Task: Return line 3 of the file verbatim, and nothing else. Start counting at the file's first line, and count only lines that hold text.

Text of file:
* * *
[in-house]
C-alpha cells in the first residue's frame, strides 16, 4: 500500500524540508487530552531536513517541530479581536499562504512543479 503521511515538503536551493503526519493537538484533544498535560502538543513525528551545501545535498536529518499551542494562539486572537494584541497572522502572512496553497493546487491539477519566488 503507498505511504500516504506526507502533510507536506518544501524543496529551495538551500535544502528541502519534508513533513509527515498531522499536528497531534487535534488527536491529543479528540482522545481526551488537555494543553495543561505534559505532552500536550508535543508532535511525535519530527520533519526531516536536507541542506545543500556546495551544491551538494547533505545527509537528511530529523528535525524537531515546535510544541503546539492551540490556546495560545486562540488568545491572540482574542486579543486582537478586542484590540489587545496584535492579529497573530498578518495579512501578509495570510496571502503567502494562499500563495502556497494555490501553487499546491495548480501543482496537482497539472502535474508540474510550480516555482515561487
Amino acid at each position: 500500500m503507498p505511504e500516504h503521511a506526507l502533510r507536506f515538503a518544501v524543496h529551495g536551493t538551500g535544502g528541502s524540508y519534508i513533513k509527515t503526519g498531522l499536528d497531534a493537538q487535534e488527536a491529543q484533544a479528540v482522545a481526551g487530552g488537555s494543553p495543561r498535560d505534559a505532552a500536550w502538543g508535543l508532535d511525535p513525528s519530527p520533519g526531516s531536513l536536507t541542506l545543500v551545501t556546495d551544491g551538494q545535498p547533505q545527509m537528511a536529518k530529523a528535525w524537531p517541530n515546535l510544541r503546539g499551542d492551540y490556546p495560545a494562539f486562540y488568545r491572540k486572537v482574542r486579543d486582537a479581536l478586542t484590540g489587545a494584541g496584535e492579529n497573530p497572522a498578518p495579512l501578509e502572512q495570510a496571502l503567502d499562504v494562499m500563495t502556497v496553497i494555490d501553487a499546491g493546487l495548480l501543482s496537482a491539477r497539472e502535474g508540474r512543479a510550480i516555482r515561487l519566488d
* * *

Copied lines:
Amino acid at each position: 500500500m503507498p505511504e500516504h503521511a506526507l502533510r507536506f515538503a518544501v524543496h529551495g536551493t538551500g535544502g528541502s524540508y519534508i513533513k509527515t503526519g498531522l499536528d497531534a493537538q487535534e488527536a491529543q484533544a479528540v482522545a481526551g487530552g488537555s494543553p495543561r498535560d505534559a505532552a500536550w502538543g508535543l508532535d511525535p513525528s519530527p520533519g526531516s531536513l536536507t541542506l545543500v551545501t556546495d551544491g551538494q545535498p547533505q545527509m537528511a536529518k530529523a528535525w524537531p517541530n515546535l510544541r503546539g499551542d492551540y490556546p495560545a494562539f486562540y488568545r491572540k486572537v482574542r486579543d486582537a479581536l478586542t484590540g489587545a494584541g496584535e492579529n497573530p497572522a498578518p495579512l501578509e502572512q495570510a496571502l503567502d499562504v494562499m500563495t502556497v496553497i494555490d501553487a499546491g493546487l495548480l501543482s496537482a491539477r497539472e502535474g508540474r512543479a510550480i516555482r515561487l519566488d